No. 448, Docket 83-7606.United States Court of Appeals, Second Circuit.Argued December 16, 1983.
Decided March 8, 1984.
Roger C. Adams, New York City, for plaintiff-appellant.
Robert S. Cohen, New York City (Leonard W. Diamond, Lans, Feinberg Cohen, New York City, of counsel), for defendants-appellees.
Appeal from the United States District Court for the Southern District of New York.
Before MESKILL, CARDAMONE and PIERCE, Circuit Judges.
CARDAMONE, Circuit Judge:
 In this breach of contract case plaintiff obtained a jury verdict for $7,650 in damages against defendants in the United States District Court for the Southern District of New York (Metzner, J.). Plaintiff has appealed claiming principally that the trial court’s charge on the issue of damages incorrectly limited the amount he was entitled to recover.
 I. BACKGROUND
 Bruce Adams, d/b/a Southwest Safaris, is in the business of designing and conducting adventure tours. A comfortable chartered bus is not part of this tour package. For those who subscribe to Adams’ tours of the Four Corners region — where the states of Colorado, New Mexico, Arizona and Utah meet — travel is by more imaginative means. Taking groups of five or less, Adams utilizes a helicopter, horse, jeep and river raft to show his clients America’s Southwest. Defendant Lindblad Travel, Inc. is a prominent wholesaler of adventure tours, and its subsidiary, defendant Special Expeditions, Inc., promotes such tours within the United States. Since its beginnings in 1979, Special Expeditions has been managed by its president, defendant Sven Olof Lindblad.
 Defendants sought out Adams in 1978 with a proposal for a joint business venture. According to the terms and conditions of an agreement reached in the fall of 1979, the parties were to develop a number of air tour programs for the Four Corners region to be conducted in 1980 and 1981. These programs, known as Special Expeditions’ American Wing Safari, featured Adams as tour operator. Defendants, meanwhile, were to promote, market and sell the tours and pay Adams a set price per planeload of passengers (which in 1980 was $5,700 for “lodge” trips and $4,030 for “camping” trips). The specific itineraries, dates and prices of all tours would be mutually agreed upon by the parties in advance of sale, and it was agreed that the identity of Bruce Adams as founder of Southwest Safaris would be mentioned in all advertising and marketing materials.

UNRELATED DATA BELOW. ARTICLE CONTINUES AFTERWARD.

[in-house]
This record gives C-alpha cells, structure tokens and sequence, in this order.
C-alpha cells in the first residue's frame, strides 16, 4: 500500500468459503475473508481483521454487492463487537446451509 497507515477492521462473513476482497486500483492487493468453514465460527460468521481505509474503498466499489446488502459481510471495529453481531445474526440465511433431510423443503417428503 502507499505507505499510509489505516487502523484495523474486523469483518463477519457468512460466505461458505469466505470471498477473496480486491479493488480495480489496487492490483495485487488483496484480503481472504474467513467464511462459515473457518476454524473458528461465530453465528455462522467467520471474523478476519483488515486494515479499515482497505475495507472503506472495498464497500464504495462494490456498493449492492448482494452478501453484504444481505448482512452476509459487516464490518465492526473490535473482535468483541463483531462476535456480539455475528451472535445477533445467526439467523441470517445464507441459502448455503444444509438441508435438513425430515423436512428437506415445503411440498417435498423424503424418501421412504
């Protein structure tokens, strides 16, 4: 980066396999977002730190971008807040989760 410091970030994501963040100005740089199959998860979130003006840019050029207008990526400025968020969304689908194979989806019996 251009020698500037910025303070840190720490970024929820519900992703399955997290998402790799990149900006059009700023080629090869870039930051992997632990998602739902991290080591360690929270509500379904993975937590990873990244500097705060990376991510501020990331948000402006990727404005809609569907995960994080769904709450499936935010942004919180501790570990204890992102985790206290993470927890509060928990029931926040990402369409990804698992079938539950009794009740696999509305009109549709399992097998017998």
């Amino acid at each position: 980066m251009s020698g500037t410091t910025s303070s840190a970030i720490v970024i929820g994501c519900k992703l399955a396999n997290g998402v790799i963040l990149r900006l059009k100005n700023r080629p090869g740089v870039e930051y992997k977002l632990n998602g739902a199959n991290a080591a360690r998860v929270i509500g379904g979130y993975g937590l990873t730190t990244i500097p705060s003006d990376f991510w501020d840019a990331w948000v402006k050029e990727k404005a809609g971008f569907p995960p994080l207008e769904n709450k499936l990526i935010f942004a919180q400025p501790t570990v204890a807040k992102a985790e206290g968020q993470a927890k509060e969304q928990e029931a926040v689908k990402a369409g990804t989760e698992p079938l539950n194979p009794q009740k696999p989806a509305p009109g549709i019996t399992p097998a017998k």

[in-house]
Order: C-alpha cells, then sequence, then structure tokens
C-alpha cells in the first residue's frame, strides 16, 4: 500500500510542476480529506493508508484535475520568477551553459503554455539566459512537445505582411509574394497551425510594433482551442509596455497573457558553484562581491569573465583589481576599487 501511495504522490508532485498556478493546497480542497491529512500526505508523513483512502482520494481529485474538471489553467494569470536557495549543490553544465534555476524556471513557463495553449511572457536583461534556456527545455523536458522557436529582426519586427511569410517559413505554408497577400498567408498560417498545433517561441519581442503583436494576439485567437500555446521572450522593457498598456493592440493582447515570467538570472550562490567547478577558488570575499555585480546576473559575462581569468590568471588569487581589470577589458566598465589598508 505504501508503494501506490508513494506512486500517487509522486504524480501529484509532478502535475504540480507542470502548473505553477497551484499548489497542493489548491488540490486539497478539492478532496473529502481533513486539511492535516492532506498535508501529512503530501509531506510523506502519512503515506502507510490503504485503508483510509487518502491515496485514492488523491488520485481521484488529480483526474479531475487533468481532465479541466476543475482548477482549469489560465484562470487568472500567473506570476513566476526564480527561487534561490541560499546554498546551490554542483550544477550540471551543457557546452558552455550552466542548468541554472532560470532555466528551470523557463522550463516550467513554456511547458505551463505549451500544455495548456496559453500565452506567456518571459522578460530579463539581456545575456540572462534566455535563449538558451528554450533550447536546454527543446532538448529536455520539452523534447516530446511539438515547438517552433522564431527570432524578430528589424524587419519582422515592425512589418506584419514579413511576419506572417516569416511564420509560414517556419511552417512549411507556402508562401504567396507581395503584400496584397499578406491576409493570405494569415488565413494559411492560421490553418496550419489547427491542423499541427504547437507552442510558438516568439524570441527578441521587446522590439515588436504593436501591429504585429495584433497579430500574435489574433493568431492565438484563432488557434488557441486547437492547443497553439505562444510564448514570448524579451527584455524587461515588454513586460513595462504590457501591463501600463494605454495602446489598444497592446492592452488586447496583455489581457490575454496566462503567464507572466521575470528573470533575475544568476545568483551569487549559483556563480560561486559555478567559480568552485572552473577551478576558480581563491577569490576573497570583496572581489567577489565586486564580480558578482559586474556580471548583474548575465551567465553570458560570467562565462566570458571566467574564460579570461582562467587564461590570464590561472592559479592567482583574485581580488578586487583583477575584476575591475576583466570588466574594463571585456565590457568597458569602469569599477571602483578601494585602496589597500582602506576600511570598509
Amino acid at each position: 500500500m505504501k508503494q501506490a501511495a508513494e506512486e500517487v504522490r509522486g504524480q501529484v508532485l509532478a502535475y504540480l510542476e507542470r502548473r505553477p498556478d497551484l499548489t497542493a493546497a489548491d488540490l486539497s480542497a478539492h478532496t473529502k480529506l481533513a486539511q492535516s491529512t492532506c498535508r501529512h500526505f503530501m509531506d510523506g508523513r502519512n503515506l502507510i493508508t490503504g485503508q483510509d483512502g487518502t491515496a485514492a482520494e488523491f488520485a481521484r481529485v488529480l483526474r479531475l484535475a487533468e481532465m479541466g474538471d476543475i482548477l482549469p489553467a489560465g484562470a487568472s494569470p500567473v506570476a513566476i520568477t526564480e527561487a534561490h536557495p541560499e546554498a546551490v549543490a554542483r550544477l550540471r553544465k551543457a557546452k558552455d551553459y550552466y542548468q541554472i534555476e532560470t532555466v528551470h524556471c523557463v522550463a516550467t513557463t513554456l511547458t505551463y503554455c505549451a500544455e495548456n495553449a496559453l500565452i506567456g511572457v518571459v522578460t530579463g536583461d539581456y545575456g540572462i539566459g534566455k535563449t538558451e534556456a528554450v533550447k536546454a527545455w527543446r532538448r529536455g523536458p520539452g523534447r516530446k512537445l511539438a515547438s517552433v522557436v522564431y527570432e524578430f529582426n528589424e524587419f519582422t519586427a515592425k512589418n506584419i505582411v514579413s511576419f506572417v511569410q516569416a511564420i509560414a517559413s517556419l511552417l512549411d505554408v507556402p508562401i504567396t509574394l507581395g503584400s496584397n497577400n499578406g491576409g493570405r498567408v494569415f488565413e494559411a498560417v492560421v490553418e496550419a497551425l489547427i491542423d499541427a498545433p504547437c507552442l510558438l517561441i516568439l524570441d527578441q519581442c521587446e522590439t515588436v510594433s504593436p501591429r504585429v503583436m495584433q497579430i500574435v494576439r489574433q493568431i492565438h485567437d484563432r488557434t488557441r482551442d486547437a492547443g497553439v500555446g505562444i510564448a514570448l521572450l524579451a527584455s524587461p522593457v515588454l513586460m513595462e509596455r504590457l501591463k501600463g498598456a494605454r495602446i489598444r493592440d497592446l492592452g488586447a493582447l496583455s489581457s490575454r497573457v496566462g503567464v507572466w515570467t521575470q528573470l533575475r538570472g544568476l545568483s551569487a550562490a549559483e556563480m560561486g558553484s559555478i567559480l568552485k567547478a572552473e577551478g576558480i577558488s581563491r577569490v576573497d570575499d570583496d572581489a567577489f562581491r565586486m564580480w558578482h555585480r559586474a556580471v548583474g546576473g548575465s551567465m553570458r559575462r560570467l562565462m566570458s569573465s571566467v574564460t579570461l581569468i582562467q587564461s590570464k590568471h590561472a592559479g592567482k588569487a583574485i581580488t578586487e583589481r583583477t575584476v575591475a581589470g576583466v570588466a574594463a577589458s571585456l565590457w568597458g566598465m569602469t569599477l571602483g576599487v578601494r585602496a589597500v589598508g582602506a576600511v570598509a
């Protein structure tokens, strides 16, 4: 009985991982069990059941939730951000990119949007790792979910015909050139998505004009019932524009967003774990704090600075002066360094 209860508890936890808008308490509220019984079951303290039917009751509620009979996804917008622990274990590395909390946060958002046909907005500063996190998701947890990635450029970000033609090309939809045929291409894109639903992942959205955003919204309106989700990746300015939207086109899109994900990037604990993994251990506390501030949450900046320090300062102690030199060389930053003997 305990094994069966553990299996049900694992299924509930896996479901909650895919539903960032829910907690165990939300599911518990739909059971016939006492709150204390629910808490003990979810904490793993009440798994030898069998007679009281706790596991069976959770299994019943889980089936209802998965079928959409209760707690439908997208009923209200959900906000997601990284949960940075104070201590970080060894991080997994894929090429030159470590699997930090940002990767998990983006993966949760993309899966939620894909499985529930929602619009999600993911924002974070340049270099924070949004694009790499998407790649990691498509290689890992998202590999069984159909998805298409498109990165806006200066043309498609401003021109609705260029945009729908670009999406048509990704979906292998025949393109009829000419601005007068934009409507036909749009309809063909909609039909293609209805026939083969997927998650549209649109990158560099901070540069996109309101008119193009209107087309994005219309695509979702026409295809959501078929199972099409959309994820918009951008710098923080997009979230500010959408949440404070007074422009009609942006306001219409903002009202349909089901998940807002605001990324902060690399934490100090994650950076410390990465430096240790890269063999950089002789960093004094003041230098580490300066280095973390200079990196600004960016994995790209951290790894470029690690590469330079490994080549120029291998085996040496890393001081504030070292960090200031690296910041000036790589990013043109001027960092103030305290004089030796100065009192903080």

During 1980 the American Wing Safari program ran smoothly. Defendants did in fact market and sell several five-passenger safaris, four of which actually departed. At the outset of negotiations for 1981, defendants expressed their dissatisfaction with the four-to-five passenger format. They insisted that each tour be increased to 20 passengers to make the venture more profitable. By letter to Adams of December 29, 1980 defendants proposed an itinerary for September 16, 1981, which required Adams to accommodate 20 passengers in groups of five passengers each. Adams rejected it. He asserted that safety considerations related to hazardous flying conditions at the South Rim Airport on the edge of the Grand Canyon resulting from its high altitude (thin air) and dangerous turbulence precluded an itinerary that required tightly scheduled landings with a fully loaded aircraft i.e., the itinerary proposed by defendants. It soon became clear that the parties were nearing an impasse.
 During the last week of January 1981 defendants sold their version of the September 16 itinerary to Eli International, Inc., a branch of the Yale University Alumni Association. The sale took place without Adams’ prior knowledge or consent and violated the parties’ earlier agreement that Adams and Lindblad mutually agree on itineraries, dates and prices in advance of sale. By letter dated January 30, 1981 defendants informed Adams that they had sold the September 16 itinerary, exactly as presented in their December 29 letter. On February 6 Adams telephoned Special Expeditions demanding an explanation. Since